Google Pixel 7 release date leaked – and it's earlier than we expected

Noted YouTuber Jon Prosser claims that both the Google Pixel 7 and the Pixel 7 Pro will go on sale on October 13, according to what he claims are "very reputable sources."

Our friends at Android Authority note that Prosser has successfully predicted Pixel launch dates in the past, so we can take this on good authority. 

Prosser additionally claims that there will be an event a week prior to the on-sale date, on Thursday, October 6, and that Google will start pre-orders for the phones on that day. Prosser has no new info on pricing or specifications for the phones, only saying that they will be “very reminiscent” of last year’s flagship handsets. 

While we'd still take these dates with a pinch of salt, this all lines up with our best estimates. Almost every previous Pixel phone has followed this pattern: going on sale in October after an announcement event a week or so prior.

The Pixel 5 was announced the last day in September, but with technology constraints across the globe, we’d expect phone launches to come later this year, not earlier.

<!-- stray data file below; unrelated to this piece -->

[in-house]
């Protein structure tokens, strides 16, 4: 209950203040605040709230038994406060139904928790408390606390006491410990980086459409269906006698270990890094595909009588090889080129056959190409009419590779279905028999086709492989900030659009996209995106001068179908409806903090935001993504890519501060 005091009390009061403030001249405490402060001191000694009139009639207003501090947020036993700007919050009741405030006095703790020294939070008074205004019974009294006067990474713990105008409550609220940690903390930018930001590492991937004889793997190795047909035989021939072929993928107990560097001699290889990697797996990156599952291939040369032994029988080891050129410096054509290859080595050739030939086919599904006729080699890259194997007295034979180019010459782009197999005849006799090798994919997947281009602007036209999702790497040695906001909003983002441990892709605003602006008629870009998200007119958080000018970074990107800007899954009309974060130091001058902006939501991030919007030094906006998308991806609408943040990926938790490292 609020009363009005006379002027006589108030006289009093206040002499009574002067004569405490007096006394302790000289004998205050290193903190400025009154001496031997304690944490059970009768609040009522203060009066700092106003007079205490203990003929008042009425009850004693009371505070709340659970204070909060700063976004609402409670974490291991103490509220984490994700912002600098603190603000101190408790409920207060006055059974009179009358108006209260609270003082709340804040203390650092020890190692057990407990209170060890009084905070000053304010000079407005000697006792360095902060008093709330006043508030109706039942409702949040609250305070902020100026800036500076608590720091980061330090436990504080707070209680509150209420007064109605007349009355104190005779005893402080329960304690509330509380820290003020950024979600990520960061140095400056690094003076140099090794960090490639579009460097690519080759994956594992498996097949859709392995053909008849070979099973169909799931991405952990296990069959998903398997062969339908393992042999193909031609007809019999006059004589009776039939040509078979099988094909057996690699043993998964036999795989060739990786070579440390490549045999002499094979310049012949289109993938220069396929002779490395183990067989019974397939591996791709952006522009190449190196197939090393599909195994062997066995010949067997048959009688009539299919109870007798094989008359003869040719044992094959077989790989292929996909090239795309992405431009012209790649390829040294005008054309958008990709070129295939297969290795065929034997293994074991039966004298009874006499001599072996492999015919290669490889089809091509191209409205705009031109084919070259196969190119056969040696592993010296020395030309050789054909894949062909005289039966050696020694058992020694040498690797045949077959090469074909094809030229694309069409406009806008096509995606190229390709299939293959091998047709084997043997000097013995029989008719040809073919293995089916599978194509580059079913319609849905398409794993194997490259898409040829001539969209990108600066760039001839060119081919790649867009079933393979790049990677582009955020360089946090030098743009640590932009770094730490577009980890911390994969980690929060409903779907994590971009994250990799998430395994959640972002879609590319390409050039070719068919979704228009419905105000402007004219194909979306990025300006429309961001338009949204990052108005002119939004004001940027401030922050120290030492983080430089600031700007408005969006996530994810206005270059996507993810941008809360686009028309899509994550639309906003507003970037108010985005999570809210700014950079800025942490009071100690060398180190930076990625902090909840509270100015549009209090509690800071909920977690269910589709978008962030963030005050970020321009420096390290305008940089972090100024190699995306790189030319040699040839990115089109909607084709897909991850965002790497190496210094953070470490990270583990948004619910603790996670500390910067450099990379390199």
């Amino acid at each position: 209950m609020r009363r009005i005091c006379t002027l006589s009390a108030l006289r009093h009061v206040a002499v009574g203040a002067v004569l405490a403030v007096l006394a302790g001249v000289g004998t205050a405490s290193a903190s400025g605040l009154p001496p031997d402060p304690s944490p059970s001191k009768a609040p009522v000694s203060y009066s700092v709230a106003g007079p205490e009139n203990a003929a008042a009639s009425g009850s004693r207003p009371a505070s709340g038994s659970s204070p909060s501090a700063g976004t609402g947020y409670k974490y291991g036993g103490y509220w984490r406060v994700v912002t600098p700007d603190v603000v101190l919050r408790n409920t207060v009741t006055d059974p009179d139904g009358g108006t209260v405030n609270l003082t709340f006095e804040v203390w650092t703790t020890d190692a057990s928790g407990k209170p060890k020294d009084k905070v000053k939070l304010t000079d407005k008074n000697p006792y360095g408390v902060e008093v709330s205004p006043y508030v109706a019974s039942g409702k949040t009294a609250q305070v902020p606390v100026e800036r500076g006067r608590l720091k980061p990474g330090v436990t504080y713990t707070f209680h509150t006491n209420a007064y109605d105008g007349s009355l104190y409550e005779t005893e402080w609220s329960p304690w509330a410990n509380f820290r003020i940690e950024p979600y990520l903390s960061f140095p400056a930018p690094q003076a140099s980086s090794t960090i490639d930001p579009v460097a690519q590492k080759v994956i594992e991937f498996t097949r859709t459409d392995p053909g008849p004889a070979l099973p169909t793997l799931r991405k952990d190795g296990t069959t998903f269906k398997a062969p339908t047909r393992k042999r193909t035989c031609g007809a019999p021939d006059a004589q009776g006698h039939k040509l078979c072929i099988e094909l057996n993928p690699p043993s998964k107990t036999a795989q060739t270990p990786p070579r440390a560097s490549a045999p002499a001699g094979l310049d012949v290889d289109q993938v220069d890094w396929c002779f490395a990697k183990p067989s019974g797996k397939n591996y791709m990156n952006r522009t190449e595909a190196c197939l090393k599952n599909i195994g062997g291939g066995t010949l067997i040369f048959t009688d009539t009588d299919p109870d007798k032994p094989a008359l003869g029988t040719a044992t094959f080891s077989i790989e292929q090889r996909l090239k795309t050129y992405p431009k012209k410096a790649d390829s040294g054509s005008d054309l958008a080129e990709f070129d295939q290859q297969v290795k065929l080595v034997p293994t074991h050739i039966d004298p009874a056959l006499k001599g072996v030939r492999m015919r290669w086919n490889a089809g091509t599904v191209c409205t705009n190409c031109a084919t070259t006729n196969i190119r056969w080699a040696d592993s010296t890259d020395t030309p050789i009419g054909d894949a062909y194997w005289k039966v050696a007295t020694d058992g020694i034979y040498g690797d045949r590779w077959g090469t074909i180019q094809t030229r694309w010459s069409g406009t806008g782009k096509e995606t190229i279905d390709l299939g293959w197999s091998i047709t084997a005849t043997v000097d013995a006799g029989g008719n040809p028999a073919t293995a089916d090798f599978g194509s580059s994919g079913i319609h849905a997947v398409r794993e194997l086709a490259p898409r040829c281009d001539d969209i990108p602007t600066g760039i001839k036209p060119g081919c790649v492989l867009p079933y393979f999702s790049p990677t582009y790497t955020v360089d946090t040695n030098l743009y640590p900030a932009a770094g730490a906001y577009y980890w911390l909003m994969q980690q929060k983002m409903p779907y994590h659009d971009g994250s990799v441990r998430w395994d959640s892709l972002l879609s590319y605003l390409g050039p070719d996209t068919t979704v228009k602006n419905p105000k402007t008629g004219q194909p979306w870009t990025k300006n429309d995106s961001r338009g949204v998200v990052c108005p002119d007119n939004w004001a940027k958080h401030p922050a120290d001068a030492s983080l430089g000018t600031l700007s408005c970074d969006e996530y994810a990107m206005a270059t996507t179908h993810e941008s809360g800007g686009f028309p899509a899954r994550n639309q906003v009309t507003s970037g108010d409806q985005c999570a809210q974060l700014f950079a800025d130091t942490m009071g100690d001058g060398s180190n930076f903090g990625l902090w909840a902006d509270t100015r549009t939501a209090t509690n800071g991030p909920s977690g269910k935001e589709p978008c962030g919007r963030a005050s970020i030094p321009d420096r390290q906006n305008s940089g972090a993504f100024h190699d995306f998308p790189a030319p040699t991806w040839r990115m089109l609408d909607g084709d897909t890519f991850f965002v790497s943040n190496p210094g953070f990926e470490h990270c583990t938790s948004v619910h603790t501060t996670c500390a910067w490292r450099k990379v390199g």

We're excited to see the Google Pixel 7 – especially after the last model, the Google Pixel 6a – underwhelmed us a bit and had us reaching for our older Pixel 6 devices, among a number of alternatives.

Analysis: what phone does Google want us to buy?

The launch of the Google Pixel 7 has been... counterintuitive, to say the least. Google announced that the phones were coming way back in May, at its annual Google I/O developer conference. The Pixel 6 family was fairly fresh, but it wasn't a surprise to hear about the mid-year Pixel 6a, since a-series Pixel phones have traditionally been more affordable mid-year handsets that offer some flagship Pixel features for less.

Instead of just teasing the Pixel 6a – a phone that just went on sale recently – Google went further and announced the Pixel 7 family too. Of course, it was no surprise that Google was working on a Pixel 7, but this announcement broke a fundamental rule of consumer electronics: don't announce the next generation of a particular product while your customers are still enthusiastic about (and more importantly, still happily buying) the current one. 

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